5. Cycling helmets don’t look even a fraction as ridiculous as they used to in the early 1990s.
  6. If I ever become reasonably serious about mountain biking I do think that I might have to consider a new bike at some point as I have a very sore arse today and this would probably have been avoided had the bike had some form of shock absorption technology.

Today my legs are absolutely killing me, as is my arse, but I fully intend to do exactly the same trip next Saturday, weather permitting. Ahead of that, however, I want to by a trip meter of some sort and some sort of attachment to hold my phone onto the handlebars would also be beneficial. Some people have also recommended padded shorts to reduce the arse soreness problem, but I won’t be seen dead in cycling shorts, it would have to be something I can wear underneath normal cargo shorts. I’d also probably do well to get a pair of gloves as I remember mashing my hands up quite significantly when I came off the bike as a teenager.

Cows in Sutton Park

Sutton Park is a nature reserve and boasts much wildlife, including these cows which are free and have the run of the park. They are apparently quite used to being around humans.

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Birmingham Pride 2011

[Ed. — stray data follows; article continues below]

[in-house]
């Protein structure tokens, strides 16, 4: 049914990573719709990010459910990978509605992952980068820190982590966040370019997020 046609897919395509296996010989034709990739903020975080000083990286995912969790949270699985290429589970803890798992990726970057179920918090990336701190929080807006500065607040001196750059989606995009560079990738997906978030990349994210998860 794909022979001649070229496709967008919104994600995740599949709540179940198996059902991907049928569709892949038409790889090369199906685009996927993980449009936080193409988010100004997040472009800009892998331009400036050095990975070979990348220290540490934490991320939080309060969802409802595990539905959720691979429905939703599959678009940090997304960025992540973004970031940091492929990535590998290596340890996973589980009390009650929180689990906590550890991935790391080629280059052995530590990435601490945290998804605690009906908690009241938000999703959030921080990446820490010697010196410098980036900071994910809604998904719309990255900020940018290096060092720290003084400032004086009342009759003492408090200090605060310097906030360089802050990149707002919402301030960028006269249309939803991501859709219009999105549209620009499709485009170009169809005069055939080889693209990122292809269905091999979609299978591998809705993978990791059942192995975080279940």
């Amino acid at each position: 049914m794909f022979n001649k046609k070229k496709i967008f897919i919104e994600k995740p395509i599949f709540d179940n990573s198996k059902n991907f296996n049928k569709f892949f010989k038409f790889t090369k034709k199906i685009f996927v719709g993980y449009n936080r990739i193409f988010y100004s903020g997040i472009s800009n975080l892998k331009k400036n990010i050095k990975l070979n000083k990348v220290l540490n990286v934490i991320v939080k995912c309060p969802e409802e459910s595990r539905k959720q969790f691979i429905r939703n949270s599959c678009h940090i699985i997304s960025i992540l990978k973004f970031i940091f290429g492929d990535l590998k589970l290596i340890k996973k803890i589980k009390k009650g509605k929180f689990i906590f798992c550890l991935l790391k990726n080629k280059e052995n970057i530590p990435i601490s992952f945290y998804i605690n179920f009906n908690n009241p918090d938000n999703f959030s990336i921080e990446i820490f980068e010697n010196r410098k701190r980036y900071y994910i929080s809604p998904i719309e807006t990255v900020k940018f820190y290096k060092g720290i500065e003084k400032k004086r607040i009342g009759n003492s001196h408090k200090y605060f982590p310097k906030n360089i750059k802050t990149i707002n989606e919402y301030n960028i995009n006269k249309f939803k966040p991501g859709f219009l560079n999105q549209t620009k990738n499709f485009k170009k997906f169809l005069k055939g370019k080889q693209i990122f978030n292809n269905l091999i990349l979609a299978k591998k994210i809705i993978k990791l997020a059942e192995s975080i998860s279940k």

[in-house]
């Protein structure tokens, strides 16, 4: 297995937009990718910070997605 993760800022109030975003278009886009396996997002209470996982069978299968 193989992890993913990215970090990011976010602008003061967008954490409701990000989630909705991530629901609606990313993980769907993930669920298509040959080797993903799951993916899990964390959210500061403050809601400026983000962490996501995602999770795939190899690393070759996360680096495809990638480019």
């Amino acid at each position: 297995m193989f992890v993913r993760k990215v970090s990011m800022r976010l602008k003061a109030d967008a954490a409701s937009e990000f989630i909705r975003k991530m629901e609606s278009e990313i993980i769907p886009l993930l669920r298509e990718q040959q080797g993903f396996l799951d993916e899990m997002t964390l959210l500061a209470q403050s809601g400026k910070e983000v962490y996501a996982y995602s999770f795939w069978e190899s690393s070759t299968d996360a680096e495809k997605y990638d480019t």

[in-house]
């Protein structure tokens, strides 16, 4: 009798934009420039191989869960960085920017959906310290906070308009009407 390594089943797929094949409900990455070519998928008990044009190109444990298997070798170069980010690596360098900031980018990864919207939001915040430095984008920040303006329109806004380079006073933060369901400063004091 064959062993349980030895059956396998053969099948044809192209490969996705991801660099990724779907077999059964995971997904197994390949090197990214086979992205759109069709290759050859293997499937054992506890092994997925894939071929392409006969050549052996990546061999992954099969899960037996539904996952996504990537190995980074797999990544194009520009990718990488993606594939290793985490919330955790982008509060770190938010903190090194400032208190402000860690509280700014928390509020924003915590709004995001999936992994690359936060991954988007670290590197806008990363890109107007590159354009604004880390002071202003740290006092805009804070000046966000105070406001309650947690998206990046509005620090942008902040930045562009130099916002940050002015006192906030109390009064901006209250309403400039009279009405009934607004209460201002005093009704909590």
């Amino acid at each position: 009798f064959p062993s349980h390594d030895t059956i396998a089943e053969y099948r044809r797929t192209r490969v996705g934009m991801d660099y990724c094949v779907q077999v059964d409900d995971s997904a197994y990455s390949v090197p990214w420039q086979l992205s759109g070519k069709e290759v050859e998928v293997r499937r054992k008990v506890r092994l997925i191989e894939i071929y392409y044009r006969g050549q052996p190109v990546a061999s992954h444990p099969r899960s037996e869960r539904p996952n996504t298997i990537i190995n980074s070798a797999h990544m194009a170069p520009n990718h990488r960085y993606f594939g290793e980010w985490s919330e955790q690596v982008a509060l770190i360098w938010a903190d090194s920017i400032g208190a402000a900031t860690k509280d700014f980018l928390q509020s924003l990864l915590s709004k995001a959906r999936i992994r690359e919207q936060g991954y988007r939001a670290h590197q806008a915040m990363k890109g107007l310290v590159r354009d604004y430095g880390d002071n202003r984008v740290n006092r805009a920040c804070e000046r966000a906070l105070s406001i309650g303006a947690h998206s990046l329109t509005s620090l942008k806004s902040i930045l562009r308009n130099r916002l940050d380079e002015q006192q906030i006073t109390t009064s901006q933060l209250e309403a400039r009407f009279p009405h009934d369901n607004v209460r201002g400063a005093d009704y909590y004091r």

I went to my first ever Birmingham Pride over the Spring Bank Holiday weekend. Last year I didn’t go because I had just moved to the area and was still out of work, so I simply couldn’t afford it, but this year was different and I had an absolutely fabulous time and I’m very glad that I went, even though after so many years of doing Manchester the setting and the people were largely unfamiliar to me.

Birmingham Pride operates under a similar format to Manchester Pride in that there is a parade through the city centre followed by a giant street party in the gay village that lasts several days, although in Birmingham it only lasts for two days instead of of the whole duration of the bank holiday as it does in Manchester. This was a good thing for this year at least because it absolutely plummeted down with rain on the Monday and so it would have been awful.

The other key difference between the two events is the ticket price. Manchester will relieve you of the best part of thirty quid for a wristband for entry into the village (if you don’t know the correct people), but in Birmingham there is no such requirement. It’s free, all weekend, indeed it’s apparently the UK’s largest free music festival. The payoff is that the acts on the main stage aren’t nearly so well known, but that’s fair enough, and frankly for me the pride events aren’t all about the main stage acts. I absolutely love the atmosphere and the noise experience there. Everybody is happy and it’s great. Just wish I had someone really special in my life to share it with.